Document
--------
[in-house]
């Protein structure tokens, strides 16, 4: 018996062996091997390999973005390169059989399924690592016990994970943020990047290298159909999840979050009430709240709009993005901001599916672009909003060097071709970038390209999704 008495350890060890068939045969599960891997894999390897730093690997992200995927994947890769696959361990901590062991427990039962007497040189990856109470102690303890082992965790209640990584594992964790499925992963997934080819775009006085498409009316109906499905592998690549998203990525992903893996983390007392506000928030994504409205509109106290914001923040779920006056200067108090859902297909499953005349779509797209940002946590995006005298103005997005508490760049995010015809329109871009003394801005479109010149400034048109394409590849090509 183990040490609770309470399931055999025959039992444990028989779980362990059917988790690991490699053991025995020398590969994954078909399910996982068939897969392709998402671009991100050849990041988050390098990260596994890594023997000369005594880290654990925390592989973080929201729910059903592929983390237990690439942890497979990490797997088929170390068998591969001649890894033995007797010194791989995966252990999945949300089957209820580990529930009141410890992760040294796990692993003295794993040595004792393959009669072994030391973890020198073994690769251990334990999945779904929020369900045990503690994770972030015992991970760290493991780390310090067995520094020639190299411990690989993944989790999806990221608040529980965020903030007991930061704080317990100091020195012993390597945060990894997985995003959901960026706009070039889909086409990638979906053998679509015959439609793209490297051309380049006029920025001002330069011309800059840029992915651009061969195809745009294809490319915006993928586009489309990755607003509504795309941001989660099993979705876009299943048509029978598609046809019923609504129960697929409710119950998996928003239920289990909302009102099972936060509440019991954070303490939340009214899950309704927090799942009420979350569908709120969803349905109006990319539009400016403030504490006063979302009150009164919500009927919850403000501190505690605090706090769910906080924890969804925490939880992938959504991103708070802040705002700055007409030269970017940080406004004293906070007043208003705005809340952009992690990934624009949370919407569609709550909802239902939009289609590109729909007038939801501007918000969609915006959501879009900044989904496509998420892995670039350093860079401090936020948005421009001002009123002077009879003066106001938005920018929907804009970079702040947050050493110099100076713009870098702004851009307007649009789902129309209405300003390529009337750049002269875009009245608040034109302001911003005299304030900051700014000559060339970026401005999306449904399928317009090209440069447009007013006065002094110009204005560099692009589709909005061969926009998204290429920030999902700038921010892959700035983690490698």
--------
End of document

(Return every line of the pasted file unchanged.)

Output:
[in-house]
């Protein structure tokens, strides 16, 4: 018996062996091997390999973005390169059989399924690592016990994970943020990047290298159909999840979050009430709240709009993005901001599916672009909003060097071709970038390209999704 008495350890060890068939045969599960891997894999390897730093690997992200995927994947890769696959361990901590062991427990039962007497040189990856109470102690303890082992965790209640990584594992964790499925992963997934080819775009006085498409009316109906499905592998690549998203990525992903893996983390007392506000928030994504409205509109106290914001923040779920006056200067108090859902297909499953005349779509797209940002946590995006005298103005997005508490760049995010015809329109871009003394801005479109010149400034048109394409590849090509 183990040490609770309470399931055999025959039992444990028989779980362990059917988790690991490699053991025995020398590969994954078909399910996982068939897969392709998402671009991100050849990041988050390098990260596994890594023997000369005594880290654990925390592989973080929201729910059903592929983390237990690439942890497979990490797997088929170390068998591969001649890894033995007797010194791989995966252990999945949300089957209820580990529930009141410890992760040294796990692993003295794993040595004792393959009669072994030391973890020198073994690769251990334990999945779904929020369900045990503690994770972030015992991970760290493991780390310090067995520094020639190299411990690989993944989790999806990221608040529980965020903030007991930061704080317990100091020195012993390597945060990894997985995003959901960026706009070039889909086409990638979906053998679509015959439609793209490297051309380049006029920025001002330069011309800059840029992915651009061969195809745009294809490319915006993928586009489309990755607003509504795309941001989660099993979705876009299943048509029978598609046809019923609504129960697929409710119950998996928003239920289990909302009102099972936060509440019991954070303490939340009214899950309704927090799942009420979350569908709120969803349905109006990319539009400016403030504490006063979302009150009164919500009927919850403000501190505690605090706090769910906080924890969804925490939880992938959504991103708070802040705002700055007409030269970017940080406004004293906070007043208003705005809340952009992690990934624009949370919407569609709550909802239902939009289609590109729909007038939801501007918000969609915006959501879009900044989904496509998420892995670039350093860079401090936020948005421009001002009123002077009879003066106001938005920018929907804009970079702040947050050493110099100076713009870098702004851009307007649009789902129309209405300003390529009337750049002269875009009245608040034109302001911003005299304030900051700014000559060339970026401005999306449904399928317009090209440069447009007013006065002094110009204005560099692009589709909005061969926009998204290429920030999902700038921010892959700035983690490698």